DR. FRIEDMAN: Right. You mentioned foods. Of course, we’ve heard different types of foods that are good and some to stay clear of. Kind of give us from what you’ve found, what are the best foods that are proactive for memory?

DR. UNGER: One of the best foods for our brain is fat. That’s part of the whole fiction “good for us”. But, in fact, it strengthens the brain. Our brain is 60% fat and the myelin that coats the brain cells is 70% fat. So, whatever good fat we can eat is really helpful. I know that you are a proponent of Omega 3’s. That’s certainly one of them. One of the most maligned is animal fat, which is actually very good for us. There was just an article, actually it was the cover article on Time Magazine that said that butter is back. That’s a good fat. Coconut oil, olive oil, so the more good fat we can eat, the better it is for our brains. I like to include in that avocados as well and nuts.

DR. FRIEDMAN: Wild raised salmon, what’s your opinion on that?

DR. UNGER: Absolutely.

DR. FRIEDMAN: Or wild caught not raised. Farm raised all the time is like 90% of the fish out there. I’m a big advocate of eating walnuts for memory. In fact, I actually used to eat an entire bag of them the night before my exams and I’m telling you, I saw a big difference in my ability to recall. I think I made better grades.

DR. UNGER: Absolutely. They are a great source but there is a down side to that and the walnuts are covered with something called lectin and it prevents the seed from being eaten by insects or mildew or whatever and it’s better if you can soak that off of them and then roast them on a very slow oven. That takes care of it and they taste very differently and they are much more mellow. They still contain all the wonderful Omega 3’s.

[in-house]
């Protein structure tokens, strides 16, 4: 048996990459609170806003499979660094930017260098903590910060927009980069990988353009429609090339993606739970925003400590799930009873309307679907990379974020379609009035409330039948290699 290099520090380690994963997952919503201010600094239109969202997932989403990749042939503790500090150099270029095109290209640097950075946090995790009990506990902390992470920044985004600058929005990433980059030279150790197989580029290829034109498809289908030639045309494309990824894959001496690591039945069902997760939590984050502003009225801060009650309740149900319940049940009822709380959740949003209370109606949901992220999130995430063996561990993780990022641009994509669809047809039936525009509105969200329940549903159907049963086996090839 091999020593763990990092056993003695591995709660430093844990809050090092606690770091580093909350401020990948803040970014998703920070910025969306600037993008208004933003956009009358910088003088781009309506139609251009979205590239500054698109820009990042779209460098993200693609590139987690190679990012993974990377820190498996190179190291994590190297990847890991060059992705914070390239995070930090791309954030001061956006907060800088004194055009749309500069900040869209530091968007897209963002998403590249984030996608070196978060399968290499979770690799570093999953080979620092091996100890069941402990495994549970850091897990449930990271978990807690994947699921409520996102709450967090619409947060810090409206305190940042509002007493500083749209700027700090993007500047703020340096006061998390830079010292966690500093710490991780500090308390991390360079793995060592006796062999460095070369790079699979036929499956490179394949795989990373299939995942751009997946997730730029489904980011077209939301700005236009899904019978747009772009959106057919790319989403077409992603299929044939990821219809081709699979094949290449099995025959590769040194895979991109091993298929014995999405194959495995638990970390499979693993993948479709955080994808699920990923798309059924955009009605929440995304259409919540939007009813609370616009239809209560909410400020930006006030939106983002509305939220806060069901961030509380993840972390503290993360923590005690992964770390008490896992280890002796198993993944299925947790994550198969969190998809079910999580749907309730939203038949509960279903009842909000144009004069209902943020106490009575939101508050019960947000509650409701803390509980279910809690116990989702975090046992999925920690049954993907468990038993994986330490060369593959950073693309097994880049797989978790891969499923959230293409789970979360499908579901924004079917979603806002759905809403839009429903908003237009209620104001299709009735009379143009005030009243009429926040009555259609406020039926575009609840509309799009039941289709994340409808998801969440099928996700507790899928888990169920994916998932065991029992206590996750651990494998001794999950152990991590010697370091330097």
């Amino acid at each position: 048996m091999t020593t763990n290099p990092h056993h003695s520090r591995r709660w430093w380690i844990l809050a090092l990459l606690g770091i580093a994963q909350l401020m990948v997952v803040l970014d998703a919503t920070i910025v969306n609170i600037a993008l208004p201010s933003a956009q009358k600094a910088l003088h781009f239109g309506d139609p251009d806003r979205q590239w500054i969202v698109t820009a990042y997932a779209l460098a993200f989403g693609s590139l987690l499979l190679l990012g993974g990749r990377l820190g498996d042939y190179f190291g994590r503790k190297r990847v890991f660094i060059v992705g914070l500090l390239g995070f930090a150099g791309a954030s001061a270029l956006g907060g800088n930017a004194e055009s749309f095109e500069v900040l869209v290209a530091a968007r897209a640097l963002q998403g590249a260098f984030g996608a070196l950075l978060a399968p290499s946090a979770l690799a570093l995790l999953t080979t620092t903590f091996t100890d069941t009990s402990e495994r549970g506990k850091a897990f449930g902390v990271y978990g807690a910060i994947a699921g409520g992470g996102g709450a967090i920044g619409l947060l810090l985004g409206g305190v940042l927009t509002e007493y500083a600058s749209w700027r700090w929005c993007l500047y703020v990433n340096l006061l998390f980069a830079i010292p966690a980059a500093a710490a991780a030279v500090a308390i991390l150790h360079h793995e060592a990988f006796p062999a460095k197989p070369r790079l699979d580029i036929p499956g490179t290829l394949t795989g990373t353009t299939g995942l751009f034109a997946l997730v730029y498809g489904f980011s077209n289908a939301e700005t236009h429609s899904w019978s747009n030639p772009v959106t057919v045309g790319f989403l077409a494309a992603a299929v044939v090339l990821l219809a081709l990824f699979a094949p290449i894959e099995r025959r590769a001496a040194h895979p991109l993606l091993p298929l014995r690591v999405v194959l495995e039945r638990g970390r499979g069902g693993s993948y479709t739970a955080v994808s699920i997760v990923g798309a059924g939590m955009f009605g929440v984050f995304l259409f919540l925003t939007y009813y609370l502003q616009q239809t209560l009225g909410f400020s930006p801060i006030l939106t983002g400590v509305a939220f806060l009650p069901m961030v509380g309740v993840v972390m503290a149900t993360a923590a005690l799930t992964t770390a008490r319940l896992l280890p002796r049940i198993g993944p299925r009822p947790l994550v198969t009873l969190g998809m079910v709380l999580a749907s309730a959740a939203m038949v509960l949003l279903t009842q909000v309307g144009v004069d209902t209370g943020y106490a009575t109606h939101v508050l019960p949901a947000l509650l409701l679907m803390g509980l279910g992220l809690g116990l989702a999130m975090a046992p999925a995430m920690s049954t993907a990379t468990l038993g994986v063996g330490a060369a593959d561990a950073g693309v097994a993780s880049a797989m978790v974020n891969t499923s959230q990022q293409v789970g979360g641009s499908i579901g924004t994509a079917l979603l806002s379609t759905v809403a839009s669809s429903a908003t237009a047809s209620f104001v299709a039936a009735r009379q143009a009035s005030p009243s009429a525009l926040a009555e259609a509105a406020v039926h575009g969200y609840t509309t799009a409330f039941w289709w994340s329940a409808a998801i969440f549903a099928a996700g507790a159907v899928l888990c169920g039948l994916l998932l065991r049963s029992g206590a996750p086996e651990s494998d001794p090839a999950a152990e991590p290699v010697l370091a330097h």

DR. FRIEDMAN: Good tip. That’s some good advice. What is your opinion on fish oil supplements? We had Dr. Sears on here who’s a big advocate of it and he said that 90% of it is pretty rancid and you have to be careful. What’s your take on fish oil supplements?

DR. UNGER: In the research that I did, it looks like they are pretty well regulated. I heard that interview and how I counteract that is I drink the fish oil. I take it by teaspoons because I know it’s highly refined. I guess you have to look into the companies. But, it was contradictory because I looked at all the standards that has to go through and I think it’s relatively safe.

DR. FRIEDMAN: Right. So, you take that, then, personally?

DR. UNGER: Absolutely. And I take the cod liver oil.

DR. FRIEDMAN: Yes. That’s what my grandma used to tell us to take. It still holds true today. The old advice still holds up.

DR. UNGER: It still holds up but it doesn’t have that horrible taste anymore.

DR. FRIEDMAN: Yes. That’s right. So, you shared a couple of things that are proactive, that are good. What about foods that do the opposite, anything we need to stay away from?

DR. UNGER: Well, the two that I find most harmful are grains because they, again, have that coating and we don’t usually soak them and then they are highly inflammatory for a lot of people. We know about Celiac disease which affects the small intestine but what we don’t hear so much about is how the grains affect the brain – the neurons and so on. We have to be careful of that. It’s not the Celiac disease but it’s the gluten sensitivity that causes the problem. The other things are, of course, processed foods we don’t want to eat those any more than we have to. Very appealing. I think if we can stick to whole foods. Also, I wanted to mention beans as well. At lot of the foods, traditionally, had been soaked or processed in some way to get rid of those lectins or coatings that are poisonous to our digestive system. So, we don’t do that very often. But the native people and our ancestors did that. Even our grandmas and grandpas did that. They processed the grain and they processed the food that we ate – the vegetables and so on.